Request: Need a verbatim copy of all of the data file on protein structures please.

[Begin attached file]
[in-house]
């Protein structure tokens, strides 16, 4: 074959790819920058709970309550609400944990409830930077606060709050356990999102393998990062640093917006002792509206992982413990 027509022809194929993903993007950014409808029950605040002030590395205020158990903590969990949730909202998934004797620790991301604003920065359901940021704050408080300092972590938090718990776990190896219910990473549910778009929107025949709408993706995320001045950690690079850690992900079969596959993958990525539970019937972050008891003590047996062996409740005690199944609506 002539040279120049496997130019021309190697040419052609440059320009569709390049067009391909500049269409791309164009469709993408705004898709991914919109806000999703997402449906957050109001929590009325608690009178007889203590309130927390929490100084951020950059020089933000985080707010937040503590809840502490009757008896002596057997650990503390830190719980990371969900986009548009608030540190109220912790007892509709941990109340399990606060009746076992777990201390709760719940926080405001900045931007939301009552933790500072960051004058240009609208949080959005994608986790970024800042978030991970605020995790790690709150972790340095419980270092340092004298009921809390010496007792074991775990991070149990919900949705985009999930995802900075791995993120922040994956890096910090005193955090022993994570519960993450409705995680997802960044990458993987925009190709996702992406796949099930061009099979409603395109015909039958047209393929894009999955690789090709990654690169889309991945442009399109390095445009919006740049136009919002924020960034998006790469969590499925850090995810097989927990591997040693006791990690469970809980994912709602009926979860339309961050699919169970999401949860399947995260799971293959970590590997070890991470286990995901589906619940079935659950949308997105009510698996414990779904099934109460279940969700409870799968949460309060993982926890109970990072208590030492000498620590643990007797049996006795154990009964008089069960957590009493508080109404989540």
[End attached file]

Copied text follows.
[in-house]
């Protein structure tokens, strides 16, 4: 074959790819920058709970309550609400944990409830930077606060709050356990999102393998990062640093917006002792509206992982413990 027509022809194929993903993007950014409808029950605040002030590395205020158990903590969990949730909202998934004797620790991301604003920065359901940021704050408080300092972590938090718990776990190896219910990473549910778009929107025949709408993706995320001045950690690079850690992900079969596959993958990525539970019937972050008891003590047996062996409740005690199944609506 002539040279120049496997130019021309190697040419052609440059320009569709390049067009391909500049269409791309164009469709993408705004898709991914919109806000999703997402449906957050109001929590009325608690009178007889203590309130927390929490100084951020950059020089933000985080707010937040503590809840502490009757008896002596057997650990503390830190719980990371969900986009548009608030540190109220912790007892509709941990109340399990606060009746076992777990201390709760719940926080405001900045931007939301009552933790500072960051004058240009609208949080959005994608986790970024800042978030991970605020995790790690709150972790340095419980270092340092004298009921809390010496007792074991775990991070149990919900949705985009999930995802900075791995993120922040994956890096910090005193955090022993994570519960993450409705995680997802960044990458993987925009190709996702992406796949099930061009099979409603395109015909039958047209393929894009999955690789090709990654690169889309991945442009399109390095445009919006740049136009919002924020960034998006790469969590499925850090995810097989927990591997040693006791990690469970809980994912709602009926979860339309961050699919169970999401949860399947995260799971293959970590590997070890991470286990995901589906619940079935659950949308997105009510698996414990779904099934109460279940969700409870799968949460309060993982926890109970990072208590030492000498620590643990007797049996006795154990009964008089069960957590009493508080109404989540």